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    Mademoiselle Lulu: The Wo/man on the Flying Trapeze


    Mademoiselle Lulu, aerialist extraordinaire, was the sensation of the season when she debuted in London in 1871. The Englishwoman’s Domestic Magazine proclaimed her “the Eighth Wonder of the World,” a “fearless and graceful” acrobat, “the very empress of gymnasts.” Other commentators–there were many–noted her exceptional poise, captivating appearance, and beauty. No one, of course, mentioned that Lulu had been born Samuel Wasgate (or Wasgatt), possibly in Hancock, Maine, in 1855.

    An orphan, Sam met acrobat and tightrope walker Guillermo Antonio Farini sometime around 1866. Despite Farini’s name, he was actually a Canadian born William Leonard Hunt. They soon began appearing together throughout Europe. Sam, now known as El Niño Farini, was just 11 at the time, so Farini installed a safety net to protect the boy wherever he performed. It was an innovation never before used in public by an aerialist.

    El Niño famously appeared as Le Tambour Aerial, The Aerial Drummer–balancing on his neck on a trapeze bar high in the air while playing a snare drum. Then in 1869, Farini carried Sam, now 14 years old, on his back along a tightrope 180 feet–about 15 stories–above the audience, attempting to emulate the great Blondin, the world’s foremost aerialist, who seven years earlier performed a similar feat with his daughter.

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    Blondin’s exploit gave Farini another idea: do his act with a young woman. It would be easy to present small, slender Sam to the public as such, since one commentator later described him, “as a beautiful and shapely young girl.” El Niño was too well known in London, though, for Farini to showcase him there as a girl, so “The Beautiful Lulu, the girl Aerialist and Circassian Catapultist,” gave her premiere performance in Paris in 1870. The next year, her reputation preceding her, she returned, received top billing at her first London appearance, and became internationally famous.

    There was some gossip early on that Lulu and El Niño actually were the same person, but almost nobody believed it. As a critic wrote in The Era (London) in 1875, “If she is not ‘she,’ then I don’t know what a woman is at all. I must have grown up with very erroneous ideas respecting the natural distinctions of the sexes.” Besides, there was “much that is attractive in her personal appearance,” he continued, “effectively costumed in a rich crimson tunic and pink silk fleshings, her arms and neck being bare.” Who could resist so lovely a young woman?

    Mademoiselle Lulu captivated audiences in Europe and the United States. Other aerialists, male and female, emulated her appearance. Royalty applauded her. Beau Brummel ventured to meet her at the stage door. Men of high position sent her love letters, expensive gifts, and the requisite offers of marriage. Demurely, Lulu declined them all.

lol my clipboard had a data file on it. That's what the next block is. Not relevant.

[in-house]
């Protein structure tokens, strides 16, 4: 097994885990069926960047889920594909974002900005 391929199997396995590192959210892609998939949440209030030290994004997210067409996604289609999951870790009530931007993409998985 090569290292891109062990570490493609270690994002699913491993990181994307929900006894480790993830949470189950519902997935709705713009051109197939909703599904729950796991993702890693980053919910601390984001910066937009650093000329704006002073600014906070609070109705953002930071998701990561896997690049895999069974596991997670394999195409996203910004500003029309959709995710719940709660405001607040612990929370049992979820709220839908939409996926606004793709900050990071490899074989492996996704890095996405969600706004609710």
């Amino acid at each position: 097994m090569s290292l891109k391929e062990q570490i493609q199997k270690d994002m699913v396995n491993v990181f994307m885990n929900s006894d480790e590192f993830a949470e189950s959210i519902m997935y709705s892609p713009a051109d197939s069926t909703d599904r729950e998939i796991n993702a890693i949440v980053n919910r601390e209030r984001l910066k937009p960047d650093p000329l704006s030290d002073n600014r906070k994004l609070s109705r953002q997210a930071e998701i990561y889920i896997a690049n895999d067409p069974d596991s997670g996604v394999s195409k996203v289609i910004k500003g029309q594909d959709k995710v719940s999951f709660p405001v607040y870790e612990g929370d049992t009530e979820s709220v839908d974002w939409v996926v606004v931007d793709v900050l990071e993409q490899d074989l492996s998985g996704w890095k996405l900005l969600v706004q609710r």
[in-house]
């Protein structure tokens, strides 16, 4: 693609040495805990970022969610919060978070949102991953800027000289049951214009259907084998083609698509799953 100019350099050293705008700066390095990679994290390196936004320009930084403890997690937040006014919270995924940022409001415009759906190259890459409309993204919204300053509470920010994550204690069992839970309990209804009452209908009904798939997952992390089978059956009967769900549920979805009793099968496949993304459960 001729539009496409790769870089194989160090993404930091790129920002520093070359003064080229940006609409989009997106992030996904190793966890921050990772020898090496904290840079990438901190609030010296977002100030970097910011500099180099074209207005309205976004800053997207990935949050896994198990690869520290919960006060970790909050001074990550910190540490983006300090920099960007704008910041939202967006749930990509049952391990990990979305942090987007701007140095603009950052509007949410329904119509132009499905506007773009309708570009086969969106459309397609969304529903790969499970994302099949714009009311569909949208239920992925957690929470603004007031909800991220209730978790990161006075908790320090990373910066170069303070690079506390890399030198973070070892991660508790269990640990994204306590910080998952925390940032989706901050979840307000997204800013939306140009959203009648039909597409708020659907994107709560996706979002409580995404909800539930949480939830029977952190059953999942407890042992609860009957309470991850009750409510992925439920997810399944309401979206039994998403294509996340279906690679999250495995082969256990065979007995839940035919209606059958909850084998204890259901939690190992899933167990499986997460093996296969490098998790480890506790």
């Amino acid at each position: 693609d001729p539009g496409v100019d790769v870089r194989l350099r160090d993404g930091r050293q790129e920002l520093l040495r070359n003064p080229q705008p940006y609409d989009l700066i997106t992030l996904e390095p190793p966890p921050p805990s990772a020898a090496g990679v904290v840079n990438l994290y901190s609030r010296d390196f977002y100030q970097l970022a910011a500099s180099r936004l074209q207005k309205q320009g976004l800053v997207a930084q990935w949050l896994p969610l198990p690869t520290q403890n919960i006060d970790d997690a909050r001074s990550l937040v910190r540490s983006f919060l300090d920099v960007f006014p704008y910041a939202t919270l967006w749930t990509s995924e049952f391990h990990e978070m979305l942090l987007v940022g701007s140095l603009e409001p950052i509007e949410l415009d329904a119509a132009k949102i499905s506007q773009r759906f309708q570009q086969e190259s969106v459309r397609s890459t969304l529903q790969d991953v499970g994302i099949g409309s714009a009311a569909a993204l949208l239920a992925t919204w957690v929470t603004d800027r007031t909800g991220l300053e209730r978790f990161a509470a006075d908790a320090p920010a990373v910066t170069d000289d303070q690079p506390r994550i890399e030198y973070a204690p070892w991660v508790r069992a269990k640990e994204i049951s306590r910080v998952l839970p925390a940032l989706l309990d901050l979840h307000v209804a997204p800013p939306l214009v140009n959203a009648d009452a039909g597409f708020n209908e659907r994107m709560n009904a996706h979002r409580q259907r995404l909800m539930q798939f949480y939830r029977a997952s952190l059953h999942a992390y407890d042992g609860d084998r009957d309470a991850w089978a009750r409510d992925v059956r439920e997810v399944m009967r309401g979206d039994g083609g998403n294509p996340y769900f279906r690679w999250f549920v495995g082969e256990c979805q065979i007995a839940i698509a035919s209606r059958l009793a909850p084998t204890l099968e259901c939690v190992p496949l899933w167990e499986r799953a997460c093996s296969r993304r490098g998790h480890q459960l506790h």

The centerpiece of Lulu’s performance was the spectacular “Lulu Leap.” Defying gravity, she seemed to fly from the stage straight up to a plank suspended between two trapeze bars 25 feet above her, then turned three full somersaults on her way from the platform and into a net below. Actually, Lulu was catapulted into the air from an eight-foot high mechanism invented by Farini that was built into the stage. Audiences, unaware of the device, remained both amazed and mystified by her feat.

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    The truth came out in 1878. Performing in Dublin, Lulu’s catapult malfunctioned, injuring her legs. In fierce pain, she continued to fly through the air, but could not reach the platform. Instead, she fell onto the edge of the safety net, causing her even more harm. Her attending physician discovered Lulu’s secret. Newspapers reported there was “much embarrassment amongst male admirers” when they learned that Lulu, in fact, was a man.

    Sam eventually recovered and was once more into the breeches for El Niño Farini, again performing as a male. He continued to wear Lulu’s familiar costumes, however, until he retired a few years later. One commentator wrote: “Lulu, scented up to the eyebrows, looked very much like a German student–a pocket swell with long hair and pale features.”

    In 1885, Farini set off to explore the Kalahari Desert. Sam went with him as the expedition’s photographer. He took pictures not only of the Kalahari and its native peoples, but also of other parts of southern Africa. The images, which still exist, show that in addition to his other extraordinary talents, he had a superb eye for artistic content, composition, and beauty. In whatever guise El Niño and Lulu and Sam appeared, the public was delighted, charmed, and inspired.

    Bill Lipsky, Ph.D., author of “Gay and Lesbian San Francisco” (2006), is a member of the Rainbow Honor Walk board of directors.